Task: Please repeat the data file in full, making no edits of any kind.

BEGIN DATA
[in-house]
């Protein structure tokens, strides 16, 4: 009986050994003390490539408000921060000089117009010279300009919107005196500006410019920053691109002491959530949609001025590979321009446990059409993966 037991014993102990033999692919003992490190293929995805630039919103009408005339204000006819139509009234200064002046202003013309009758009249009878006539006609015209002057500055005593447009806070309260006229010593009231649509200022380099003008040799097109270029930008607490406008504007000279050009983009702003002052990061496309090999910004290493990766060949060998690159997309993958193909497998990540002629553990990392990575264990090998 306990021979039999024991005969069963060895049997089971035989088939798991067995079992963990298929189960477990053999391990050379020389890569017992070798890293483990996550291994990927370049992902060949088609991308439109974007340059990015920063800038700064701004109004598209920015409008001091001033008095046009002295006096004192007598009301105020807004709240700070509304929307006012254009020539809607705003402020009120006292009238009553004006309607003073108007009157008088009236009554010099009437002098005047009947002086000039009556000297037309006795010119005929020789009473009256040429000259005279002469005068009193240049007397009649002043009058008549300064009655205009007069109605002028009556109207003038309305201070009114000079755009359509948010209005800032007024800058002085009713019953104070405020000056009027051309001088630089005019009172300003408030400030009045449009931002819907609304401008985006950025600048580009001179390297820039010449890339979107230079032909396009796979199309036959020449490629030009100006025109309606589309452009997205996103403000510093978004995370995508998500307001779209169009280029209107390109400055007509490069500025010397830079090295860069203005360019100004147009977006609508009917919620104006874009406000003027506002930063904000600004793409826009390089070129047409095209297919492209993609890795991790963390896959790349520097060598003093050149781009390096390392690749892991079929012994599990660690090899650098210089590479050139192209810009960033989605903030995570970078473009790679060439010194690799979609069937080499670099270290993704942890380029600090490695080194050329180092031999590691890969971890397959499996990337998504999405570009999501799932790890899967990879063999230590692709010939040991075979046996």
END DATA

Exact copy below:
[in-house]
């Protein structure tokens, strides 16, 4: 009986050994003390490539408000921060000089117009010279300009919107005196500006410019920053691109002491959530949609001025590979321009446990059409993966 037991014993102990033999692919003992490190293929995805630039919103009408005339204000006819139509009234200064002046202003013309009758009249009878006539006609015209002057500055005593447009806070309260006229010593009231649509200022380099003008040799097109270029930008607490406008504007000279050009983009702003002052990061496309090999910004290493990766060949060998690159997309993958193909497998990540002629553990990392990575264990090998 306990021979039999024991005969069963060895049997089971035989088939798991067995079992963990298929189960477990053999391990050379020389890569017992070798890293483990996550291994990927370049992902060949088609991308439109974007340059990015920063800038700064701004109004598209920015409008001091001033008095046009002295006096004192007598009301105020807004709240700070509304929307006012254009020539809607705003402020009120006292009238009553004006309607003073108007009157008088009236009554010099009437002098005047009947002086000039009556000297037309006795010119005929020789009473009256040429000259005279002469005068009193240049007397009649002043009058008549300064009655205009007069109605002028009556109207003038309305201070009114000079755009359509948010209005800032007024800058002085009713019953104070405020000056009027051309001088630089005019009172300003408030400030009045449009931002819907609304401008985006950025600048580009001179390297820039010449890339979107230079032909396009796979199309036959020449490629030009100006025109309606589309452009997205996103403000510093978004995370995508998500307001779209169009280029209107390109400055007509490069500025010397830079090295860069203005360019100004147009977006609508009917919620104006874009406000003027506002930063904000600004793409826009390089070129047409095209297919492209993609890795991790963390896959790349520097060598003093050149781009390096390392690749892991079929012994599990660690090899650098210089590479050139192209810009960033989605903030995570970078473009790679060439010194690799979609069937080499670099270290993704942890380029600090490695080194050329180092031999590691890969971890397959499996990337998504999405570009999501799932790890899967990879063999230590692709010939040991075979046996």